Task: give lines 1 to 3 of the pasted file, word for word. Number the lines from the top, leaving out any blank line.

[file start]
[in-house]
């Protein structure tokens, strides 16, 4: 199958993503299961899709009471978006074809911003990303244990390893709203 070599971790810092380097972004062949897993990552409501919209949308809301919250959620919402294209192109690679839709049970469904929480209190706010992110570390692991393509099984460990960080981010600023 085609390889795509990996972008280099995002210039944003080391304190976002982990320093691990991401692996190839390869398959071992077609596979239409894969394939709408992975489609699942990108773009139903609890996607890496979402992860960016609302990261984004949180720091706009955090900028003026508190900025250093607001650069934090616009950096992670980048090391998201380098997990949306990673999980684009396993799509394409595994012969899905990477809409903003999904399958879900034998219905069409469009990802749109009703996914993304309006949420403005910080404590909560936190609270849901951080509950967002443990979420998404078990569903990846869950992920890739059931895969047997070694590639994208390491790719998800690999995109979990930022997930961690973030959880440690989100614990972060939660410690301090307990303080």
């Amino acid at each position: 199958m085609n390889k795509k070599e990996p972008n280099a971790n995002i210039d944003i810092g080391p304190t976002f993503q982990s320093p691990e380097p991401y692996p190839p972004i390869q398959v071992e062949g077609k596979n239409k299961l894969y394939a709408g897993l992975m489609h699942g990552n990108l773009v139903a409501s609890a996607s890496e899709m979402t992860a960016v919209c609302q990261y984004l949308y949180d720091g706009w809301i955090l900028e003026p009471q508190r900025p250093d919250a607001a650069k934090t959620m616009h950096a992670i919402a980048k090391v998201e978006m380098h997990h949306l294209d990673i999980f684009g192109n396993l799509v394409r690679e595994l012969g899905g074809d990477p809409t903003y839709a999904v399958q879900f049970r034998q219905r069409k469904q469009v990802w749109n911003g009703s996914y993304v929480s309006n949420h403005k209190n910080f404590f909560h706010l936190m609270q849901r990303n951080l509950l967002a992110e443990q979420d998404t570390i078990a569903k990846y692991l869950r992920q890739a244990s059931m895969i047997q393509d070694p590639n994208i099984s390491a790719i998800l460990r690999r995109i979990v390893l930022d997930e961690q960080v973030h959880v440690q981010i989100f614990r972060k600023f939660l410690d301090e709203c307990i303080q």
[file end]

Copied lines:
[in-house]
């Protein structure tokens, strides 16, 4: 199958993503299961899709009471978006074809911003990303244990390893709203 070599971790810092380097972004062949897993990552409501919209949308809301919250959620919402294209192109690679839709049970469904929480209190706010992110570390692991393509099984460990960080981010600023 085609390889795509990996972008280099995002210039944003080391304190976002982990320093691990991401692996190839390869398959071992077609596979239409894969394939709408992975489609699942990108773009139903609890996607890496979402992860960016609302990261984004949180720091706009955090900028003026508190900025250093607001650069934090616009950096992670980048090391998201380098997990949306990673999980684009396993799509394409595994012969899905990477809409903003999904399958879900034998219905069409469009990802749109009703996914993304309006949420403005910080404590909560936190609270849901951080509950967002443990979420998404078990569903990846869950992920890739059931895969047997070694590639994208390491790719998800690999995109979990930022997930961690973030959880440690989100614990972060939660410690301090307990303080």
């Amino acid at each position: 199958m085609n390889k795509k070599e990996p972008n280099a971790n995002i210039d944003i810092g080391p304190t976002f993503q982990s320093p691990e380097p991401y692996p190839p972004i390869q398959v071992e062949g077609k596979n239409k299961l894969y394939a709408g897993l992975m489609h699942g990552n990108l773009v139903a409501s609890a996607s890496e899709m979402t992860a960016v919209c609302q990261y984004l949308y949180d720091g706009w809301i955090l900028e003026p009471q508190r900025p250093d919250a607001a650069k934090t959620m616009h950096a992670i919402a980048k090391v998201e978006m380098h997990h949306l294209d990673i999980f684009g192109n396993l799509v394409r690679e595994l012969g899905g074809d990477p809409t903003y839709a999904v399958q879900f049970r034998q219905r069409k469904q469009v990802w749109n911003g009703s996914y993304v929480s309006n949420h403005k209190n910080f404590f909560h706010l936190m609270q849901r990303n951080l509950l967002a992110e443990q979420d998404t570390i078990a569903k990846y692991l869950r992920q890739a244990s059931m895969i047997q393509d070694p590639n994208i099984s390491a790719i998800l460990r690999r995109i979990v390893l930022d997930e961690q960080v973030h959880v440690q981010i989100f614990r972060k600023f939660l410690d301090e709203c307990i303080q």